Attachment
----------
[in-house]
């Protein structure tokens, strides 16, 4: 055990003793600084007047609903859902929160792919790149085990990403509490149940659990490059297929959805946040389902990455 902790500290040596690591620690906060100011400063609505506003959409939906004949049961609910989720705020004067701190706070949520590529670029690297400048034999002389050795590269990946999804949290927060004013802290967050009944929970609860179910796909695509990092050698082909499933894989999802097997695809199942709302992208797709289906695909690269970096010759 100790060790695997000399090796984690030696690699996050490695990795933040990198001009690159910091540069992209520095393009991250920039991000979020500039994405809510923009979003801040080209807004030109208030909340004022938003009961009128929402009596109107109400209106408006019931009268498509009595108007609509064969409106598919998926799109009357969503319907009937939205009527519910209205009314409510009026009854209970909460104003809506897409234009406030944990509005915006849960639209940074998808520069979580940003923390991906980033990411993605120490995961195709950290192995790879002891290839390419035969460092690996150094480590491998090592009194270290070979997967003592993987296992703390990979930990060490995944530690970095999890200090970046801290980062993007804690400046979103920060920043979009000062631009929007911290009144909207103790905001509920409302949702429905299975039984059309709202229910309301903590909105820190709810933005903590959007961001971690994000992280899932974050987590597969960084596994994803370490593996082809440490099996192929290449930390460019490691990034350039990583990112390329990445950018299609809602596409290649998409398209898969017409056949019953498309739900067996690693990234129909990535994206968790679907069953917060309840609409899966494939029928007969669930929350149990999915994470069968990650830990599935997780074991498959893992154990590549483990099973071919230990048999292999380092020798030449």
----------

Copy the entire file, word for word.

[in-house]
């Protein structure tokens, strides 16, 4: 055990003793600084007047609903859902929160792919790149085990990403509490149940659990490059297929959805946040389902990455 902790500290040596690591620690906060100011400063609505506003959409939906004949049961609910989720705020004067701190706070949520590529670029690297400048034999002389050795590269990946999804949290927060004013802290967050009944929970609860179910796909695509990092050698082909499933894989999802097997695809199942709302992208797709289906695909690269970096010759 100790060790695997000399090796984690030696690699996050490695990795933040990198001009690159910091540069992209520095393009991250920039991000979020500039994405809510923009979003801040080209807004030109208030909340004022938003009961009128929402009596109107109400209106408006019931009268498509009595108007609509064969409106598919998926799109009357969503319907009937939205009527519910209205009314409510009026009854209970909460104003809506897409234009406030944990509005915006849960639209940074998808520069979580940003923390991906980033990411993605120490995961195709950290192995790879002891290839390419035969460092690996150094480590491998090592009194270290070979997967003592993987296992703390990979930990060490995944530690970095999890200090970046801290980062993007804690400046979103920060920043979009000062631009929007911290009144909207103790905001509920409302949702429905299975039984059309709202229910309301903590909105820190709810933005903590959007961001971690994000992280899932974050987590597969960084596994994803370490593996082809440490099996192929290449930390460019490691990034350039990583990112390329990445950018299609809602596409290649998409398209898969017409056949019953498309739900067996690693990234129909990535994206968790679907069953917060309840609409899966494939029928007969669930929350149990999915994470069968990650830990599935997780074991498959893992154990590549483990099973071919230990048999292999380092020798030449």